The Tamil Nadu government, which had done away with entrance examinations for medical courses, wants to maintain the same system because it feels it is more equitable and allows all students access to medical education. Except for a few national parties, such as the BJP, all political parties in the State are united on the issue. The State government’s argument was that it was well within its rights to study the impact of any legislation or order on the people of the State.
On July 14, the First Bench of the High Court put an end to the controversy surrounding the committee’s formation by agreeing with the State government that it had the right to conduct such a study. It observed that the formation of such a committee did not violate the Supreme Court’s order on NEET. “Courts cannot rush in and interdict notifications or the steps taken with regard to its policy or garnering public opinion or the like,” the bench said while dismissing the PIL.
The bench comprising Chief Justice Sanjib Banerjee and Justice Senthilkumar Ramamoorthy had two main questions: How is the constitution of the Justice A.K. Rajan Committee against any verdict of the Supreme Court? Why was it wrong for the State government to examine what impact NEET has had on the students so that it could argue its case better?
Welcoming the ruling, Stalin said: “This is a very important verdict…. This is a starting point for the Tamil Nadu government’s determination and efforts to fulfill the dreams of medical education aspirants.”
He accused the BJP and the All India Anna Dravida Munnetra Kazhagam, the main opposition party in the State, of double standards on the question of NEET, and said that the verdict had exposed both. Stalin said the BJP had challenged the constitution of the A.K. Rajan Committee in court despite having supported the withdrawal of NEET in the Assembly, though conditionally. This showed the BJP’s “duplicity”.
However, by the time the verdict was delivered, the NEET schedule for the year had been announced. The government was in a bind because it is certain that another court process on Tamil Nadu’s exemption from NEET would not be completed before the examinations, due to be held in September. As such, NEET will form the basis of admissions this year.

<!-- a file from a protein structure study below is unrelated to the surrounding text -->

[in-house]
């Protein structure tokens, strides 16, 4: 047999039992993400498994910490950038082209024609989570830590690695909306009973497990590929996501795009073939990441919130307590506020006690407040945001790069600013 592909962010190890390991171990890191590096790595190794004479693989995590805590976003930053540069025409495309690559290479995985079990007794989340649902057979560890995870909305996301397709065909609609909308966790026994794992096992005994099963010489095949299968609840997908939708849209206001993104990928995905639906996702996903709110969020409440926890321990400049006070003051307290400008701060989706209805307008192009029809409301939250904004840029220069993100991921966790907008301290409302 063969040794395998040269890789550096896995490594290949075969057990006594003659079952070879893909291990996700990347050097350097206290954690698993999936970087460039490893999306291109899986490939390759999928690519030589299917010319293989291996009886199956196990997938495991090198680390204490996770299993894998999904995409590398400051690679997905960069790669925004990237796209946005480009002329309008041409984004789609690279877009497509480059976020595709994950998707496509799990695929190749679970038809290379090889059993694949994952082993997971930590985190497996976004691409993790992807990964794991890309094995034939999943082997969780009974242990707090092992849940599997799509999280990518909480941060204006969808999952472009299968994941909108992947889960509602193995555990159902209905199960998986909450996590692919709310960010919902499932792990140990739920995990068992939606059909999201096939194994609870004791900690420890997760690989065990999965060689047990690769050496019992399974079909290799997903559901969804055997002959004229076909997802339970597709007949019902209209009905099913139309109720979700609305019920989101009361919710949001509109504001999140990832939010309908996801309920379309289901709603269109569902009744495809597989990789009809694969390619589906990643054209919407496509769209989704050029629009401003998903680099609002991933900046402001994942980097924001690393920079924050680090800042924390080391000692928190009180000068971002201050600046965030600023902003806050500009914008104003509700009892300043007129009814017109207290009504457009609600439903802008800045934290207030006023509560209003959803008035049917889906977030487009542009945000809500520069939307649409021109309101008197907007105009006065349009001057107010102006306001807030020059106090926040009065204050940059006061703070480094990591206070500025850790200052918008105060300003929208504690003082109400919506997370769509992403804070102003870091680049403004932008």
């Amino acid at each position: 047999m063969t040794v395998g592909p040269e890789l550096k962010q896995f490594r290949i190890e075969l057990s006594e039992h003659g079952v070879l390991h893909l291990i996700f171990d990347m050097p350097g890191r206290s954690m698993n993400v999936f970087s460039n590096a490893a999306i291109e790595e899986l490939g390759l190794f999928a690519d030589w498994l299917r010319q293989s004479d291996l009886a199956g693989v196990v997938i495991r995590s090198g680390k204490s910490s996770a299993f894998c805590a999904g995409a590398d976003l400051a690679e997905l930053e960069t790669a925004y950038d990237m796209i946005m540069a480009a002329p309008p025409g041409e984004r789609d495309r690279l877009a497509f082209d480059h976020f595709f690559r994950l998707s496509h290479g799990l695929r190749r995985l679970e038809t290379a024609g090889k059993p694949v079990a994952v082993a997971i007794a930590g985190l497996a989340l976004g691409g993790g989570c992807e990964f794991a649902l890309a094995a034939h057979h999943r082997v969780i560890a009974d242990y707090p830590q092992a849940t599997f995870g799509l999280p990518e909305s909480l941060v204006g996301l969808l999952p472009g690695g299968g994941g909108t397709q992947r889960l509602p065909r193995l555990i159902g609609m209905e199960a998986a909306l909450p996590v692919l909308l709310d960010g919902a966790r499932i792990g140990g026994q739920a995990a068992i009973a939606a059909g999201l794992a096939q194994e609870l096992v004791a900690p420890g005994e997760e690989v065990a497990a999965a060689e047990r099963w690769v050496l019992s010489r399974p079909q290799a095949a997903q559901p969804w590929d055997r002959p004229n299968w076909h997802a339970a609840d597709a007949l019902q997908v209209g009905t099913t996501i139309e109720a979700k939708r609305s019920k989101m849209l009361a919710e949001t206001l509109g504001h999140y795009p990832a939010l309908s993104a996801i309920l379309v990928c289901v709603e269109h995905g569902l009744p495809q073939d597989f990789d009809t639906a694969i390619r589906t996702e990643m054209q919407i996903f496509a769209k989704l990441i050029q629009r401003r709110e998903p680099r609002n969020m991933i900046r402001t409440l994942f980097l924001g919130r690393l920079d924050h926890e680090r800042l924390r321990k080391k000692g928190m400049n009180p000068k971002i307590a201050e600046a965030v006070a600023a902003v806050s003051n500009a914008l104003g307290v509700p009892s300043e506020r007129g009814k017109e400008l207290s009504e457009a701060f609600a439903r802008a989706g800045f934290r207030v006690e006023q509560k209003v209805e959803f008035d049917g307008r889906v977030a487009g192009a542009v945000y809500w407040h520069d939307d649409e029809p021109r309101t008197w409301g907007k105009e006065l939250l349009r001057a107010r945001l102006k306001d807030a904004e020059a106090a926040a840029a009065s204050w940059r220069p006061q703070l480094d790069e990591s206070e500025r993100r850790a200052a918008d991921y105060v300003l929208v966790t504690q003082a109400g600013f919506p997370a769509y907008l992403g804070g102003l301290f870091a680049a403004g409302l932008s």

Preparations for NEET
Despite the fact that the case was settled in Tamil Nadu government’s favour and despite public health experts warning of a third wave of COVID-19, the NDA government at the Centre stuck with its decision to hold NEET in September. Dharmendra Pradhan, Union Education Minister, announced that registrations for NEET (undergraduate course) 2021 had begun on July 13. He also stated that additional overseas centres were being established in response to requests from non-resident Indians. Kuwait City was to have the first such centre.
On July 22, the Union Education Ministry announced that an additional NEET centre would be established in Dubai this year. The Twitter message of the Indian Mission in the United Arab Emirates on July 22 says: “Important notification with regard to #NEETUG2021: Under the leadership of Hon’ble PM @narendramodi & Min of Education @dpradhanbjp For the 1st time, #UAE has been chosen as NEET centre outside India. Dubai will be the exam venue.”
The Union government sought to highlight two ‘achievements’. One, that NEET had become more inclusive with the introduction of more languages into the testing process, and two, that additional centres had been opened abroad to help fill seats, especially in private medical colleges. In a tweet on July 13, Pradhan said: “The NEET (UG) 2021 will be for the first time conducted in 13 languages with new addition of Punjabi and Malayalam. The languages now being offered are Hindi, Punjabi, Assamese, Bengali, Odia, Gujarati, Marathi, Telugu, Malayalam, Kannada, Tamil, Urdu and English.” He continued: “This is in line with Hon.PM Shri @narendramodi’s vision of promoting regional languages under NEP 2020.”
Responding to the tweet, Tamilisai Soundararajan, Governor of Telangana and Lieutenant-Governor of Puducherry, said: “Tamil, Telugu among 13 other regional languages in NEET as per #NEP2020 new education policy, a visionary initiative of @PMOIndia for FutureIndia. Mother tongue gets pride of place in respective States.”
With no way out of NEET for Tamil Nadu students this year, sane voices in the academia have urged them to prepare for the exam. Career consultant Jayaprakash Gandhi noted on Twitter that “since the NEET 2021 applications process has started, the Tamil Nadu government should consider reimbursing NEET application fee to all government school students. This request was made for the last two years.”
However, this does not mean that the question of inequity should be ignored, he said. Gandhi wanted the Union Education Minister to table a report on “the total number of NEET coaching centres in India, the revenue generated by them in terms of fee, the amount these institutions spend on advertising, and the number of students who gained access to a medical college because they went to a coaching centre”. This, in his view, will throw light on whether such entrance examinations will bring equity in the process.
According to him, reforms in Class 12 board examinations are a way of achieving a more equitable admission process. He said it was possible to make admissions on the basis of the Class 12 marks by making the examinations more competitive. “Why should parents spend extra on additional coaching? As many as 99 per cent students joined MBBS after undergoing coaching by spending lakhs of rupees,” he added.